Saturday, April 09, 2016
Protect A1A Scenic Coastal Highway: Oppose Mini-Warehouse at SR 312 & A1A on Monday, April 11, 2016 at 5 PM City Commission Meeting
Robotic Developer Lawyer ELLEN AVERY-SMITH, ROGERS TOWERS corporate law firm partner, will attempt to appeal from 5-2 PZB vote against mini-storage warehouse at SR312 and A1A, on A1A Scenic Coastal Highway
Come speak out on Monday, April 11, 2016 at St. Augustine City Commission and support Lion's Gate neighbors in their efforts to protect public safety from eighteen-wheelers at what mini-warehouse grifter-developers wish to expand. And ask, "Who are all of the beneficial owners of the Limited Liability Company (LLC) that is proposing this project, represented by the rebarbative ROGESS TOWERS law firm?
February 2, 2016 saw yet another victory for safety, neighborhood activists and preservation of Our Town, preventing expansion with a three story building 35 feet tall of a use by exception for a mini-storage warehouse at the southern entrance to the City of St. Augustine at SR 312 AND U.S. Route A1A.
In 1999, an ugly warehouse was allowed to be built at the southern gateway to St. Augustine on Anastasia Island.
City Commissioners voted 3-2 to reverse the Planning and Zoning Board, with the understanding no more warehouses would be built on the remainder of the property. The property owner, a dodgy LLC, subdivided the property in December 2015, demanding to build new ugly warehouses 35 feet tall.
US Route A1A is now a Scenic Coastal Highway and it has consequences -- the vote was 5-2 against
A "BIG BOX" as former PZB Chair and City Commission candidate John Valdes (himself a builder, who favored the DOW PUD), convincingly testified,.
PZB member Carl Blow, himself a developer, blew the whistle, producing a photo exposing an eighteen wheeler tractor trailer truck backing into the mini-storage warehouse. Robotic ROGERS TOWERS lawyer attempted feebly to object, but neighbors confirmed that eighteen wheelers frequently visit the site, delivering or picking up furniture or other items from storage units.
PZB member Jerry Dixon, an architect, led the charge: he was PZB chair when PZB voted against the mini-storage complex in 1998, only to be overruled by City Commissioners under then-Mayor LEN WEEKS.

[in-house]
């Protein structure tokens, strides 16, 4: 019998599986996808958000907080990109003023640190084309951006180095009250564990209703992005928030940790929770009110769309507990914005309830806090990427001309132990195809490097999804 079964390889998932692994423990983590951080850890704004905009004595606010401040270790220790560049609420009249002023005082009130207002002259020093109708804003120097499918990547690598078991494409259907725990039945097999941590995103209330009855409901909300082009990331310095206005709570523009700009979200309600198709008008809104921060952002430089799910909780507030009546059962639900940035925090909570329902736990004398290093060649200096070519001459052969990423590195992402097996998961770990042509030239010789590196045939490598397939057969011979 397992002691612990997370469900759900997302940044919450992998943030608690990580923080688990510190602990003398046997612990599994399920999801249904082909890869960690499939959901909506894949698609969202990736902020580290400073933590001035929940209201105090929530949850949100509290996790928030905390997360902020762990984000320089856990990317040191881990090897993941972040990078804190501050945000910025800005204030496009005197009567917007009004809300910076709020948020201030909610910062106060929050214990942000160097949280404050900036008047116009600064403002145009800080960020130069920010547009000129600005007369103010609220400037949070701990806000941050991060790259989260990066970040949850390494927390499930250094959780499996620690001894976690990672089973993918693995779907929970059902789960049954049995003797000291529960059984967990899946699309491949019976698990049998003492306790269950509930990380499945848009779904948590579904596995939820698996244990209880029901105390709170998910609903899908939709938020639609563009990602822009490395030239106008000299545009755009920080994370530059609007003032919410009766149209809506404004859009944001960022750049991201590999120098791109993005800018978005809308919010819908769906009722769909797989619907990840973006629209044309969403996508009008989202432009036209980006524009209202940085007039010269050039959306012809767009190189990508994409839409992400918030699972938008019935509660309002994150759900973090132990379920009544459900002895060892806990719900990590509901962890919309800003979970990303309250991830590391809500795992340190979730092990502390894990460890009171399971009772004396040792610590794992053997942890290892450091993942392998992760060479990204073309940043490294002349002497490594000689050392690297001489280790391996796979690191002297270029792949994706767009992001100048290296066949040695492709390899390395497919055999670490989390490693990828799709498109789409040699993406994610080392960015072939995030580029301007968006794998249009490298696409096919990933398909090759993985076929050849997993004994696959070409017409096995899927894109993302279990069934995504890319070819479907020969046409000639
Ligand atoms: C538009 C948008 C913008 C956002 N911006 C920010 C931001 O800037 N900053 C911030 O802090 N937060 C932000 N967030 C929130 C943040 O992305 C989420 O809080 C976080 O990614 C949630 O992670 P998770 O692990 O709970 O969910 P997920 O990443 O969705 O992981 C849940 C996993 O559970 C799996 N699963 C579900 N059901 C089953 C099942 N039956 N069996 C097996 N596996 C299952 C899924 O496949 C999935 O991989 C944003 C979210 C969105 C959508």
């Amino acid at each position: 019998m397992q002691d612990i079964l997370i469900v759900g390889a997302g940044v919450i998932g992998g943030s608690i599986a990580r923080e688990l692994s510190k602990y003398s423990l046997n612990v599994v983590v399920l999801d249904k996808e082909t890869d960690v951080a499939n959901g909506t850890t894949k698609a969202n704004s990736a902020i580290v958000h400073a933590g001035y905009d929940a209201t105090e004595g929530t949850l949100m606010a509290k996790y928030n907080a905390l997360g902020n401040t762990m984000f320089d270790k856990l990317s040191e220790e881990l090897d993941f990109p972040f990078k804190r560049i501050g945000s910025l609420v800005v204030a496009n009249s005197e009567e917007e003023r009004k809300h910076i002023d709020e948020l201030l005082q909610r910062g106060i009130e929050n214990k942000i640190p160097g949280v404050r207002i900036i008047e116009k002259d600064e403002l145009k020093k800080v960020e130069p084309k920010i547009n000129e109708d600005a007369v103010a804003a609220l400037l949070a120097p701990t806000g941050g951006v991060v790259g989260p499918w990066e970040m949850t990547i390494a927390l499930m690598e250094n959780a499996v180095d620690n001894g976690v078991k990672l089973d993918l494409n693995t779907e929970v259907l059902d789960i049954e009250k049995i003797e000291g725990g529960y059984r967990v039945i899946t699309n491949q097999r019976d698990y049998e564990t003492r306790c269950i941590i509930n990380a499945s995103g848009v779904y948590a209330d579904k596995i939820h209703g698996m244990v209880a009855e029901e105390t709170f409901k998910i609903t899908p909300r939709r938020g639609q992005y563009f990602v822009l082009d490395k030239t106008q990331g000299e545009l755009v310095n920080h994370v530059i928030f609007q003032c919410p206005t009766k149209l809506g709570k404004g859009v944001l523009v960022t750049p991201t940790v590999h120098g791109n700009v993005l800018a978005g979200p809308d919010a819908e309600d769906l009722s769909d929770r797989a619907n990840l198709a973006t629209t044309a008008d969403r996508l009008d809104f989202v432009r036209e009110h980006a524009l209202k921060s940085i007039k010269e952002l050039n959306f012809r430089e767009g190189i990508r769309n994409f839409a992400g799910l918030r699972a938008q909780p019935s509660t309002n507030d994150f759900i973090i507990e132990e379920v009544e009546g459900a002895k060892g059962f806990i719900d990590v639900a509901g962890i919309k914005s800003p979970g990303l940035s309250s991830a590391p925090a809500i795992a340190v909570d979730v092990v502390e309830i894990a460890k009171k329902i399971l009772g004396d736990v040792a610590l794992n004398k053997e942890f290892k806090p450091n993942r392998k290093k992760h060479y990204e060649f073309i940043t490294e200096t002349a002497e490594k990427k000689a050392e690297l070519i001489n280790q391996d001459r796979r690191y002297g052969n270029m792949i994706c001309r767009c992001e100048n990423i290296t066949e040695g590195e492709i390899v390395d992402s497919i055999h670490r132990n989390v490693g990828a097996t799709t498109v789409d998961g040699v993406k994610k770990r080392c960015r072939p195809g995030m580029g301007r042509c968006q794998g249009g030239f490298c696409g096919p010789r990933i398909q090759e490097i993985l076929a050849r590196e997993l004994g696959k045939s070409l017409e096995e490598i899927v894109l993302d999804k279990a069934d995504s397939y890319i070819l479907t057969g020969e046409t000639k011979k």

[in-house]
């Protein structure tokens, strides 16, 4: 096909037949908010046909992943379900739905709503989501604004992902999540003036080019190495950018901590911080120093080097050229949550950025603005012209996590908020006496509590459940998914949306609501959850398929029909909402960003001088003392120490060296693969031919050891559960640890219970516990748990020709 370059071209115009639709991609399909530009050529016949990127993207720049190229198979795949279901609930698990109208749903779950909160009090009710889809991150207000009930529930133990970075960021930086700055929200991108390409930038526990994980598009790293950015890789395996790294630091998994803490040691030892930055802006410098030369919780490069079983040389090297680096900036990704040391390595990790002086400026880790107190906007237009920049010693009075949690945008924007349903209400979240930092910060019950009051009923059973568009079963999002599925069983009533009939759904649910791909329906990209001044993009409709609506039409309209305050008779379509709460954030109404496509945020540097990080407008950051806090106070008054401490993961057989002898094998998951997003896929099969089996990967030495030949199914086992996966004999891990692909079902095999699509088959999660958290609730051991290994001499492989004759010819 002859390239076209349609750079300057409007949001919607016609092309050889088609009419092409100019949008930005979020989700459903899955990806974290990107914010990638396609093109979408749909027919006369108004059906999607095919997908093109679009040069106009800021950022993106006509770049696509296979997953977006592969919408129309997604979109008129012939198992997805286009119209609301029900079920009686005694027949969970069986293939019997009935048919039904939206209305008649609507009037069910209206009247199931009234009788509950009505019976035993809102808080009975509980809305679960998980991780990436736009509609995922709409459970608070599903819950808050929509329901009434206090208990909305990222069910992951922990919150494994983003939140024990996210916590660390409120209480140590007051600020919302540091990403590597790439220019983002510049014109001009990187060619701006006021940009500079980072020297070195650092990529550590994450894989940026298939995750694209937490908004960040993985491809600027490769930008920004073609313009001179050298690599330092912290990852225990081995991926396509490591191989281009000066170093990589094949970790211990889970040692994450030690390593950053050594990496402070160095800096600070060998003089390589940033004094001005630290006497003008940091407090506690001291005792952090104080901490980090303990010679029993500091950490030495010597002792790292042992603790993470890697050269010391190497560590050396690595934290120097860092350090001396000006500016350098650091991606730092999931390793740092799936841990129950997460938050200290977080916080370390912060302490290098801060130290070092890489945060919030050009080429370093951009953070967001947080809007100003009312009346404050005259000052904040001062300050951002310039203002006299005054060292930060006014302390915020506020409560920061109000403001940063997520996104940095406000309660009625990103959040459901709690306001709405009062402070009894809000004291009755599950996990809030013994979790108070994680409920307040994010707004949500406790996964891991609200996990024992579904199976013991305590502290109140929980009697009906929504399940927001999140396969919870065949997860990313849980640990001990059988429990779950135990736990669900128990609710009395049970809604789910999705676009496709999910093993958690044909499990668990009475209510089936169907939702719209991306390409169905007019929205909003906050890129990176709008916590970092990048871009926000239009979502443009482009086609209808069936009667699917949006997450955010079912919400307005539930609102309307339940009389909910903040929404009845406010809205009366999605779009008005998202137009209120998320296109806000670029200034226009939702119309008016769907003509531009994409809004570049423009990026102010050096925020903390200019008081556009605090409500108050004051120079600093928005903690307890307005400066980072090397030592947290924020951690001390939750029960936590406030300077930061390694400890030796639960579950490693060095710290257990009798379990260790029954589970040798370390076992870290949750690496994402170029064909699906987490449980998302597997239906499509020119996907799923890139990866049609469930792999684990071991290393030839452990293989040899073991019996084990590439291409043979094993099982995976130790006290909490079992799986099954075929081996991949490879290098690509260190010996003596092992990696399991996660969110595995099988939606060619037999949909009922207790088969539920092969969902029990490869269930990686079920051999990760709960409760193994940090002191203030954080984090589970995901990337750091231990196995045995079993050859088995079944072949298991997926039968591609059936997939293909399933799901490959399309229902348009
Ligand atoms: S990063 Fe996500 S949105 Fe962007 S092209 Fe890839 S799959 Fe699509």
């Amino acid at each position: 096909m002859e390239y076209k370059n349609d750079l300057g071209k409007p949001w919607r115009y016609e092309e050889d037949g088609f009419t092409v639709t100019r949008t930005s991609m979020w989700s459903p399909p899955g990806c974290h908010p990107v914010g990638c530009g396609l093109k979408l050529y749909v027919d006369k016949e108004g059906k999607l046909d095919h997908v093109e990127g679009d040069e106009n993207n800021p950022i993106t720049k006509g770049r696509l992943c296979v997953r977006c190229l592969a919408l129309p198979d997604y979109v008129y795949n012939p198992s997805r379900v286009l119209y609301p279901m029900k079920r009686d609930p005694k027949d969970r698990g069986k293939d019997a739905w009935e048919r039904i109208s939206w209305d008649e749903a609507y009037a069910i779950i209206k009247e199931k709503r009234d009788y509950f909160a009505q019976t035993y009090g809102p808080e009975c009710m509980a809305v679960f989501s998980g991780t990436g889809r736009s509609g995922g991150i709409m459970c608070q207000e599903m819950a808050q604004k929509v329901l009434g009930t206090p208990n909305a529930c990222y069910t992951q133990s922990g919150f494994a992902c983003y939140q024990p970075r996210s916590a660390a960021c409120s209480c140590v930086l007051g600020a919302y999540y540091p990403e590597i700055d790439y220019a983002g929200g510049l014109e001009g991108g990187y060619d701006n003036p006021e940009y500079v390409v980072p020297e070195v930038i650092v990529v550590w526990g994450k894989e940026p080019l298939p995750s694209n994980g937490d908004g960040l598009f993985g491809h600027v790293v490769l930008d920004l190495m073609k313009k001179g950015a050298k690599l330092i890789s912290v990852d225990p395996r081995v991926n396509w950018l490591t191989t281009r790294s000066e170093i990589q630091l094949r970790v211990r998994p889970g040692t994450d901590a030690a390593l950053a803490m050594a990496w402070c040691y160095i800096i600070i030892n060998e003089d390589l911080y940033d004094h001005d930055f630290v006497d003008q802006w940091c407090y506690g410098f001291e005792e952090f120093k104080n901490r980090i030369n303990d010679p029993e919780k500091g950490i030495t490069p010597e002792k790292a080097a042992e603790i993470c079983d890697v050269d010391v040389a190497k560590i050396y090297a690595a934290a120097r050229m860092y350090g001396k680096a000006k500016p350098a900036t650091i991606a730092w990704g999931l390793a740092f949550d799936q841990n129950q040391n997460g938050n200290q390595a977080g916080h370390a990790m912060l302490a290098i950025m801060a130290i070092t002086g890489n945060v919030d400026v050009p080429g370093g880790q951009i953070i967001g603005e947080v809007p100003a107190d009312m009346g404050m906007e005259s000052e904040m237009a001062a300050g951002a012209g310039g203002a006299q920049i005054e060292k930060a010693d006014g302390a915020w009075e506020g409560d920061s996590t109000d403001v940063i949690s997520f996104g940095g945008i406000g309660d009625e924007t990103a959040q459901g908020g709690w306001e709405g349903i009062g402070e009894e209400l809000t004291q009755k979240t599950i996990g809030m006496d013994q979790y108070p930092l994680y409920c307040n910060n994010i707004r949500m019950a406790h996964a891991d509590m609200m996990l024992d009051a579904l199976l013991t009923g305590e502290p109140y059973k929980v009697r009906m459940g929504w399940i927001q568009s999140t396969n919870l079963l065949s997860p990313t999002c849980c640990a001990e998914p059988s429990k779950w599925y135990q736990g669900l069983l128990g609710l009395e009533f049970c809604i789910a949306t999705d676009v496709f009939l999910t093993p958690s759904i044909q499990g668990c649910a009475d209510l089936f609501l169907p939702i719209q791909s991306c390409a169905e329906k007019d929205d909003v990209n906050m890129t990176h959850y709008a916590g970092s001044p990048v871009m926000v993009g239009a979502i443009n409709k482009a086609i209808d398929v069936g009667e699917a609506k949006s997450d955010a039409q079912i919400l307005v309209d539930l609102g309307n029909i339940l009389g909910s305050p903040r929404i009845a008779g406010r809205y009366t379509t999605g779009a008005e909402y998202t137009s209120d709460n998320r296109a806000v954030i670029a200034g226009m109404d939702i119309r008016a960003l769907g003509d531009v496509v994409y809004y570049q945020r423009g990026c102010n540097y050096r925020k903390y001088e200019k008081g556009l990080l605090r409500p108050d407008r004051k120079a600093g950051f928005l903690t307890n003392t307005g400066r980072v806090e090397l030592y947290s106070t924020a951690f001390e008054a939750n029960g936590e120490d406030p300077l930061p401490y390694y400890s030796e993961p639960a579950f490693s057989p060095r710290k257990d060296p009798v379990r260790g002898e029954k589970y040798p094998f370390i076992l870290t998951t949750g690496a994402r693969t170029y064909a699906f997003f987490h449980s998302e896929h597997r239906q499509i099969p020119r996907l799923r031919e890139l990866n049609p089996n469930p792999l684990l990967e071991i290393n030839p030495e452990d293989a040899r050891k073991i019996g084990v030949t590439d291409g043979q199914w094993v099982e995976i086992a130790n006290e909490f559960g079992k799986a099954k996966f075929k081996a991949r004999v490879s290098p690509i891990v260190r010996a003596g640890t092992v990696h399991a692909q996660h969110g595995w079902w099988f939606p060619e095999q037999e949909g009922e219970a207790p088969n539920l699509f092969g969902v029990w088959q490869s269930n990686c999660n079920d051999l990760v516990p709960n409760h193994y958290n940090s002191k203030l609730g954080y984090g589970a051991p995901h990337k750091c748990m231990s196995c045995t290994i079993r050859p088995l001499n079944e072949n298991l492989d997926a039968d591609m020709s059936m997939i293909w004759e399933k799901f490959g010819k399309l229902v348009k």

The vote was 5-2, with Messrs. Dixon and Blow joined by Sarah Ryan, Deltra Long and Cathy Brown. Inexplicably, there were two votes against the weight of the evidence -- by PZB Chair Sue Agrest (Lincolnville neighborhood activist and wife of a retired lawyer for organized crime figures, Lou Agresta) and PZB Vice Chair Matthew Shaffer (a realtor active in protecting the rights of Nelmar Terrace and Fullerwood neighbors against the depredations of proposed eminent domain legislation for 7-Eleven). Both fell for the ROGERS TOWERS old saw, the "George McClure argument" (called blackmail by Folio Weekly in 2007), that the developer could put something worse there.
Neighbors were unimpressed -- what could be worse than eighteen wheelers and a blighted lighted operation next door to the Lion's Gate community, a gated community that is now fully built out.
I joined Mr. Valdes and Lion's Gate neighbors in testifying against the project.
PZB rejects miniwarehouse proposal at A1A-312 corner
Posted: February 2, 2016 - 11:35pm | Updated: February 3, 2016 - 4:56am
By STUART KORFHAGE
Concerns over traffic and aesthetics at one of the major intersections of St. Augustine led the city Planning and Zoning Board to reject a proposal for a three-story, 78,000-square-foot storage unit building at Tuesday’s meeting.
The board was looking at an application by property owners Beemer and Associates, XV, LC, to build a miniwarehouse — better known as a self-storage facility — at the corner of State Road 312 and State Road A1A. The property is on an outparcel that is adjacent to and owned by the same developer that operates the Atlantic Self Storage complex that currently sits at the intersection.